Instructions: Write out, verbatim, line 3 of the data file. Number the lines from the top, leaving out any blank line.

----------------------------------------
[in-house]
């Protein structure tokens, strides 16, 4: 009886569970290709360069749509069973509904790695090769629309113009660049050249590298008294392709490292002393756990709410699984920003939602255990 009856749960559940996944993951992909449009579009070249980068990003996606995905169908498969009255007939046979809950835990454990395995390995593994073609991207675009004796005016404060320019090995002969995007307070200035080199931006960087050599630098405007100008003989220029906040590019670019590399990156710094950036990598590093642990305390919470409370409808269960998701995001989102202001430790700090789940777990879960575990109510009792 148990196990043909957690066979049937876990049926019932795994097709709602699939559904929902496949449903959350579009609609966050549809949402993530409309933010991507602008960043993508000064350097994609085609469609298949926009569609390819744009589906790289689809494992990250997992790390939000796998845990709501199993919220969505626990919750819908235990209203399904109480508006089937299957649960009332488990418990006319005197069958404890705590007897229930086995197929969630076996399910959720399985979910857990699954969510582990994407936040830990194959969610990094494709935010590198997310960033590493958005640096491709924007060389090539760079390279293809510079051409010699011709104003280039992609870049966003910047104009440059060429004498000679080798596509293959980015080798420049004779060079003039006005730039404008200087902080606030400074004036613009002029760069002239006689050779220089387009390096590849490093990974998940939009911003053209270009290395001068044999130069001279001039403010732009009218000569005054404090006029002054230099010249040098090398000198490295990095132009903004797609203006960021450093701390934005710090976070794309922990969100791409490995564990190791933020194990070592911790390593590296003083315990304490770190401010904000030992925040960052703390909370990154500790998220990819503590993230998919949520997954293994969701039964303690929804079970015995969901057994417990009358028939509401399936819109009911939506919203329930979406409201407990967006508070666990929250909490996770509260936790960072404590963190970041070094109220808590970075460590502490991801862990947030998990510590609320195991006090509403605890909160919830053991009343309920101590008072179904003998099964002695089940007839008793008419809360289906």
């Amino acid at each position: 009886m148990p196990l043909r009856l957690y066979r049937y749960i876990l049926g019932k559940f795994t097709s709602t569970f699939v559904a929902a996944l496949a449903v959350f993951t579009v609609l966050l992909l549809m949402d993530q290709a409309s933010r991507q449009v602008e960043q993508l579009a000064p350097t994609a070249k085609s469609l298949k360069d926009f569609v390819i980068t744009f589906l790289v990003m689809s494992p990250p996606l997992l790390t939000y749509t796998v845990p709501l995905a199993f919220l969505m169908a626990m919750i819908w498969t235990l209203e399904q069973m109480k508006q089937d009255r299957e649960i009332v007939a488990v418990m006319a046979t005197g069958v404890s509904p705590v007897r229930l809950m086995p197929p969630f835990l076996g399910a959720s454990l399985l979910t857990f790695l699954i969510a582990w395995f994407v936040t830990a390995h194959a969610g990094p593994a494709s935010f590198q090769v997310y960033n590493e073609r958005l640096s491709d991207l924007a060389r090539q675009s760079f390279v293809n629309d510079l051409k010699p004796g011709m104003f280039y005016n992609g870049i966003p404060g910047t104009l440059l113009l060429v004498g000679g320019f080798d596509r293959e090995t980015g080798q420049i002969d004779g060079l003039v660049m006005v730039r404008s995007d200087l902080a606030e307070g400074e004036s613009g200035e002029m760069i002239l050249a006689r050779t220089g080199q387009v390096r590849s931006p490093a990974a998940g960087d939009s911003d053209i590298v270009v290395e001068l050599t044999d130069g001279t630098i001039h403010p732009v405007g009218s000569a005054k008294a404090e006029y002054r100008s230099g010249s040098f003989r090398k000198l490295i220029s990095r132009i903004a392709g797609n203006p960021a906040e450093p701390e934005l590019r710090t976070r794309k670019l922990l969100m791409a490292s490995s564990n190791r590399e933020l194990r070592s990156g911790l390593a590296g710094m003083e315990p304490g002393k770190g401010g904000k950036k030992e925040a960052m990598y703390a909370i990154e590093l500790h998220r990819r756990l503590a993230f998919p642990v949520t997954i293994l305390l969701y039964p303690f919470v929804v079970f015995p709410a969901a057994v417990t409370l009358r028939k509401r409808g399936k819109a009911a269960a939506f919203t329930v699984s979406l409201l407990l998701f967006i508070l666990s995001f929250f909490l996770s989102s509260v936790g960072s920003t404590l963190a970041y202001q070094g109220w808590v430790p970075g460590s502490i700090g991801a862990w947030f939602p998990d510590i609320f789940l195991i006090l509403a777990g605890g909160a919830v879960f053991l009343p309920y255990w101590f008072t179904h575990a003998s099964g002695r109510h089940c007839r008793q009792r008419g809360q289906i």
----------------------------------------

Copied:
């Amino acid at each position: 009886m148990p196990l043909r009856l957690y066979r049937y749960i876990l049926g019932k559940f795994t097709s709602t569970f699939v559904a929902a996944l496949a449903v959350f993951t579009v609609l966050l992909l549809m949402d993530q290709a409309s933010r991507q449009v602008e960043q993508l579009a000064p350097t994609a070249k085609s469609l298949k360069d926009f569609v390819i980068t744009f589906l790289v990003m689809s494992p990250p996606l997992l790390t939000y749509t796998v845990p709501l995905a199993f919220l969505m169908a626990m919750i819908w498969t235990l209203e399904q069973m109480k508006q089937d009255r299957e649960i009332v007939a488990v418990m006319a046979t005197g069958v404890s509904p705590v007897r229930l809950m086995p197929p969630f835990l076996g399910a959720s454990l399985l979910t857990f790695l699954i969510a582990w395995f994407v936040t830990a390995h194959a969610g990094p593994a494709s935010f590198q090769v997310y960033n590493e073609r958005l640096s491709d991207l924007a060389r090539q675009s760079f390279v293809n629309d510079l051409k010699p004796g011709m104003f280039y005016n992609g870049i966003p404060g910047t104009l440059l113009l060429v004498g000679g320019f080798d596509r293959e090995t980015g080798q420049i002969d004779g060079l003039v660049m006005v730039r404008s995007d200087l902080a606030e307070g400074e004036s613009g200035e002029m760069i002239l050249a006689r050779t220089g080199q387009v390096r590849s931006p490093a990974a998940g960087d939009s911003d053209i590298v270009v290395e001068l050599t044999d130069g001279t630098i001039h403010p732009v405007g009218s000569a005054k008294a404090e006029y002054r100008s230099g010249s040098f003989r090398k000198l490295i220029s990095r132009i903004a392709g797609n203006p960021a906040e450093p701390e934005l590019r710090t976070r794309k670019l922990l969100m791409a490292s490995s564990n190791r590399e933020l194990r070592s990156g911790l390593a590296g710094m003083e315990p304490g002393k770190g401010g904000k950036k030992e925040a960052m990598y703390a909370i990154e590093l500790h998220r990819r756990l503590a993230f998919p642990v949520t997954i293994l305390l969701y039964p303690f919470v929804v079970f015995p709410a969901a057994v417990t409370l009358r028939k509401r409808g399936k819109a009911a269960a939506f919203t329930v699984s979406l409201l407990l998701f967006i508070l666990s995001f929250f909490l996770s989102s509260v936790g960072s920003t404590l963190a970041y202001q070094g109220w808590v430790p970075g460590s502490i700090g991801a862990w947030f939602p998990d510590i609320f789940l195991i006090l509403a777990g605890g909160a919830v879960f053991l009343p309920y255990w101590f008072t179904h575990a003998s099964g002695r109510h089940c007839r008793q009792r008419g809360q289906i």